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It Always Rains on Sunday (1947)
Dated, soupy, melodramatic at times. Main story, involving the wife who harbours her ex-lover from the police, is curiously underdeveloped and cannot arouse much interest. The other plot threads seem pretty emotionally irrelevant; the film doesn't tie together very well while we're watching it. Nothing stands out as particularly awful; film plods along so-so. Nice little supporting performance by Edward Chapman as the plain and dependable husband.
Sex, Lies, and Videotape (1989)
Now that the movie has been around for a decade and change, we know all about the seductively suggestive atmosphere and the mystery of the James Spader character. These, then, are no longer the most interesting things about the picture. It's a film about honesty -- honesty in conversation, anyway -- about how the Spader and Giacomo characters, who always say what they mean or ask what they want to know with frankness and clarity, bounce off the repression of MacDowell and the lies of Gallagher.
What's fascinating are the ways characters express themselves as conversation moves to more intense places. The mystery over what makes Spader tick is not quite as interesting, and the conclusion, which needs to investigate him and find some kind of conclusion, cannot be as absorbing as the intensely frank and striking buildup.
The Jazz Singer (1927)
A simple story of a guy winning back his estranged father, told in strong and memorable images. Jolson looks just right, and although it was done for reasons of cost and technological limitations, it's actually pretty cool that this is a traditional silent movie that turns talkie for the performance scenes. It makes the terrific musical numbers come alive, and it gives the plotting no more or less emphasis than it deserves. Not a great film, but an enjoyable one, and obviously a historically significant one.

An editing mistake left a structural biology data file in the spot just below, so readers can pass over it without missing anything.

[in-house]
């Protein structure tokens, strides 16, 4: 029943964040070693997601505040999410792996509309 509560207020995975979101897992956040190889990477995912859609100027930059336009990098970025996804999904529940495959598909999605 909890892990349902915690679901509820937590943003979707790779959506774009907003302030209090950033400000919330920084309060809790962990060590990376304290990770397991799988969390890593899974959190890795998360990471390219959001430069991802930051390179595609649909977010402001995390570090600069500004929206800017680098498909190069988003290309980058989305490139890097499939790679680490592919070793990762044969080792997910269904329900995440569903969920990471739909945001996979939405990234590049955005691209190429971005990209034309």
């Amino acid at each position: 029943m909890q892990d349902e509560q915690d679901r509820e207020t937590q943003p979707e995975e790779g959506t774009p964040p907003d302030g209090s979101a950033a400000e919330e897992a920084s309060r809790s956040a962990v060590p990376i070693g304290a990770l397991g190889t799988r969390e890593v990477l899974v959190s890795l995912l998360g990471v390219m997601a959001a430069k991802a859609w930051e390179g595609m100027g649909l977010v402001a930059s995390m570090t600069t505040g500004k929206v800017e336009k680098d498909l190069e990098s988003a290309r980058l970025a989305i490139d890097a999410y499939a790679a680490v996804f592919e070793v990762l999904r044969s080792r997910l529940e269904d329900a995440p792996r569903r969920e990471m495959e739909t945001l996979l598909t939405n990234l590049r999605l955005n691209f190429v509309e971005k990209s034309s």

The film has some hammy acting, and often the editing does a poor job of establishing fundamental narrative details, but this is a strong piece of over-the-top Dario Argento style. Convoluted gore, ugly images like the infestation of maggots, a colour palette of harsh, extreme primary colours and the pounding score of ghoulish Italian rock do a good job of keeping us arrested and impressed. Perhaps not the classic that its hardened fans make out, but surely worth a look.
Du rififi chez les hommes (1955)
Many of the elements in "Rififi" have become familiar parts of the heist picture tradition, but it still plays damn well, for a few big reasons:
1) Noir, baby, noir! The mood is just great, with its dark, well-composed photography and tough, spare dialogue and performances.
2) That silent half-hour heist sequence is legendary for a reason, capturing minute details and tensions through a visual style that is easy to follow and absolutely gripping.
3) The ending, which shows the final death in a manner that is dizzying, dogged and powerful.
This remains a terrific movie.
Cat People (1942)
This movie is so good-looking that our eyes just want to eat it up. Deep, moody patches of blackness abound; Jacques Tourneur and his crew might have been making a noir horror to disguise their B-movie budget and sets, but by God, the tactic paid off. Certain scenes see everything as blackness except for the bars of windows; shadows are everywhere all the time; the use of darkness is sometimes even announced, as with the famous scene in the swimming pool, where the reflections on the wall get darker and darker as Jane Randolph gets more and more worried that something is coming after her.